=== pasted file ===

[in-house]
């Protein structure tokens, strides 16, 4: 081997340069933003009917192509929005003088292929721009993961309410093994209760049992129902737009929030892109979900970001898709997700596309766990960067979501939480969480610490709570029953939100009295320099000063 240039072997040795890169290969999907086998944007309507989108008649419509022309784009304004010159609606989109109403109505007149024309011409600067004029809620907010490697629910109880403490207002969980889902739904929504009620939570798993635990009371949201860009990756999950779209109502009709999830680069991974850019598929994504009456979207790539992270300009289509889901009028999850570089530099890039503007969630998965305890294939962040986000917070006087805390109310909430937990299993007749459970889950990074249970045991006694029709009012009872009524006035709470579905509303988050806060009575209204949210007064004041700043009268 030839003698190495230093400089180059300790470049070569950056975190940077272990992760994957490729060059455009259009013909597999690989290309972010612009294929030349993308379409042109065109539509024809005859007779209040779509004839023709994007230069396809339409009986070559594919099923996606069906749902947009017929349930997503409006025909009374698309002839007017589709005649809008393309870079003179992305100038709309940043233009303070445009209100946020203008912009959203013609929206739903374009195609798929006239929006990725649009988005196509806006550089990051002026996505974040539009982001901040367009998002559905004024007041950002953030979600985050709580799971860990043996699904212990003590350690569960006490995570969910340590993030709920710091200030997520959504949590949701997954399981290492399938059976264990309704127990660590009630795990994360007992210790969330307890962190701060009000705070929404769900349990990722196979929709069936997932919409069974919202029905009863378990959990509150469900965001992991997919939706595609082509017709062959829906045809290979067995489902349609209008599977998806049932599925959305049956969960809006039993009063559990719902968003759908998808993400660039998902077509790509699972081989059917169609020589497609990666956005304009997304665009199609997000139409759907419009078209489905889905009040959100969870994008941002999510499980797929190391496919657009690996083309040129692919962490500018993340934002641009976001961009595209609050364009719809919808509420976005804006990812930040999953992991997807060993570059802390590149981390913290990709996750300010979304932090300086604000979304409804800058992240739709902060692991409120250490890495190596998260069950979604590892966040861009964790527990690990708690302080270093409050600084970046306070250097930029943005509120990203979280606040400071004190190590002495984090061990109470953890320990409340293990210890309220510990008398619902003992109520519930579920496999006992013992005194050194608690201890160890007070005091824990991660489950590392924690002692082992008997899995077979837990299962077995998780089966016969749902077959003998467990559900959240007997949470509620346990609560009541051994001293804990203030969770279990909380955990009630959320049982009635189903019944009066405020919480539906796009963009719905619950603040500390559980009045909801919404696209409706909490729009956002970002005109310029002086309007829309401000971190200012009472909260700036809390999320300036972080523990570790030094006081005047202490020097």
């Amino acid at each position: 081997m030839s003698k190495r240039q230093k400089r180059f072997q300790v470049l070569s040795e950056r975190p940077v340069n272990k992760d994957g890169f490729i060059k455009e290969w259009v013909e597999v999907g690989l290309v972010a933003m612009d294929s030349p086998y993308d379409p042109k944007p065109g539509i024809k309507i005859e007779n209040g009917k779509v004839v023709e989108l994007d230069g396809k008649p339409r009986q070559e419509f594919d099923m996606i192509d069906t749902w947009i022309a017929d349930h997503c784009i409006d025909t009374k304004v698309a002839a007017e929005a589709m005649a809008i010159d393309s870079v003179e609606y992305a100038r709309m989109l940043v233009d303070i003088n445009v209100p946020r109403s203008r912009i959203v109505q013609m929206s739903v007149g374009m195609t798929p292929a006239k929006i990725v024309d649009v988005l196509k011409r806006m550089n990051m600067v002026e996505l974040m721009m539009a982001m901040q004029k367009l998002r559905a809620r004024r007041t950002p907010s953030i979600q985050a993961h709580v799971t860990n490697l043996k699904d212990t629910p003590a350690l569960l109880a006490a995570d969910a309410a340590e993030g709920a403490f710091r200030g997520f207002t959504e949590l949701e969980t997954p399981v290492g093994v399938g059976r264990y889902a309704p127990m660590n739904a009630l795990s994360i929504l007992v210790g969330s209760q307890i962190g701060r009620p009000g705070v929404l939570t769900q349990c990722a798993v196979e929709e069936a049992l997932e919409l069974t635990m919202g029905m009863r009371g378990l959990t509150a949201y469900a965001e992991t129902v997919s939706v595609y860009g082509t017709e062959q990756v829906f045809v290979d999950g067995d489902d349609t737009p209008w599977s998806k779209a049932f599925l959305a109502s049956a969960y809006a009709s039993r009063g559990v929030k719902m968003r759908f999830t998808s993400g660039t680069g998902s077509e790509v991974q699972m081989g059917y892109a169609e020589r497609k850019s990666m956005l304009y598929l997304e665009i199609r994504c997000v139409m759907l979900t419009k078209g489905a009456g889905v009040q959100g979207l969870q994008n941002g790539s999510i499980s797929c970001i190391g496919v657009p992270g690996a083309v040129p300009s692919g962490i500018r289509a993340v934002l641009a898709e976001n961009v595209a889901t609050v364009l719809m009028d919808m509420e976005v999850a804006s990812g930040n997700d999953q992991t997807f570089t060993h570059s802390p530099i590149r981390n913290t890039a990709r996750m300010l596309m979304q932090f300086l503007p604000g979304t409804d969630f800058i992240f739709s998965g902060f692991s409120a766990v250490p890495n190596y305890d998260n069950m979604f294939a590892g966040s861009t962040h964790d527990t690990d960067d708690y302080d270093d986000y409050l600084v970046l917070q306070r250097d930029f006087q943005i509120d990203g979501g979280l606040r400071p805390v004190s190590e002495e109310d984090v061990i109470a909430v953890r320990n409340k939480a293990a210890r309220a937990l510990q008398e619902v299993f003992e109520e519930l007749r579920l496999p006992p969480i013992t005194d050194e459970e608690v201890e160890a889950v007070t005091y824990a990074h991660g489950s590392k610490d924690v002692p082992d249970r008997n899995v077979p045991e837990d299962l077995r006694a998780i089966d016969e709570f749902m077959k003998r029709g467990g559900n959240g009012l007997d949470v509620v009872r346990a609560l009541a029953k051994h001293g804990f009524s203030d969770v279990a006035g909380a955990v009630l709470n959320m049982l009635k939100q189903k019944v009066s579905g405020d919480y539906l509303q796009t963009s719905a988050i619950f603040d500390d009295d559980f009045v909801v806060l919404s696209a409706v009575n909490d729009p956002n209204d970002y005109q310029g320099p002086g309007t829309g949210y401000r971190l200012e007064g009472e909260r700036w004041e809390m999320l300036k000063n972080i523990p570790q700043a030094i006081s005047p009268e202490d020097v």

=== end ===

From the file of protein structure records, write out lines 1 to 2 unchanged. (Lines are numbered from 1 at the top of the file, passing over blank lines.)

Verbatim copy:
[in-house]
């Protein structure tokens, strides 16, 4: 081997340069933003009917192509929005003088292929721009993961309410093994209760049992129902737009929030892109979900970001898709997700596309766990960067979501939480969480610490709570029953939100009295320099000063 240039072997040795890169290969999907086998944007309507989108008649419509022309784009304004010159609606989109109403109505007149024309011409600067004029809620907010490697629910109880403490207002969980889902739904929504009620939570798993635990009371949201860009990756999950779209109502009709999830680069991974850019598929994504009456979207790539992270300009289509889901009028999850570089530099890039503007969630998965305890294939962040986000917070006087805390109310909430937990299993007749459970889950990074249970045991006694029709009012009872009524006035709470579905509303988050806060009575209204949210007064004041700043009268 030839003698190495230093400089180059300790470049070569950056975190940077272990992760994957490729060059455009259009013909597999690989290309972010612009294929030349993308379409042109065109539509024809005859007779209040779509004839023709994007230069396809339409009986070559594919099923996606069906749902947009017929349930997503409006025909009374698309002839007017589709005649809008393309870079003179992305100038709309940043233009303070445009209100946020203008912009959203013609929206739903374009195609798929006239929006990725649009988005196509806006550089990051002026996505974040539009982001901040367009998002559905004024007041950002953030979600985050709580799971860990043996699904212990003590350690569960006490995570969910340590993030709920710091200030997520959504949590949701997954399981290492399938059976264990309704127990660590009630795990994360007992210790969330307890962190701060009000705070929404769900349990990722196979929709069936997932919409069974919202029905009863378990959990509150469900965001992991997919939706595609082509017709062959829906045809290979067995489902349609209008599977998806049932599925959305049956969960809006039993009063559990719902968003759908998808993400660039998902077509790509699972081989059917169609020589497609990666956005304009997304665009199609997000139409759907419009078209489905889905009040959100969870994008941002999510499980797929190391496919657009690996083309040129692919962490500018993340934002641009976001961009595209609050364009719809919808509420976005804006990812930040999953992991997807060993570059802390590149981390913290990709996750300010979304932090300086604000979304409804800058992240739709902060692991409120250490890495190596998260069950979604590892966040861009964790527990690990708690302080270093409050600084970046306070250097930029943005509120990203979280606040400071004190190590002495984090061990109470953890320990409340293990210890309220510990008398619902003992109520519930579920496999006992013992005194050194608690201890160890007070005091824990991660489950590392924690002692082992008997899995077979837990299962077995998780089966016969749902077959003998467990559900959240007997949470509620346990609560009541051994001293804990203030969770279990909380955990009630959320049982009635189903019944009066405020919480539906796009963009719905619950603040500390559980009045909801919404696209409706909490729009956002970002005109310029002086309007829309401000971190200012009472909260700036809390999320300036972080523990570790030094006081005047202490020097």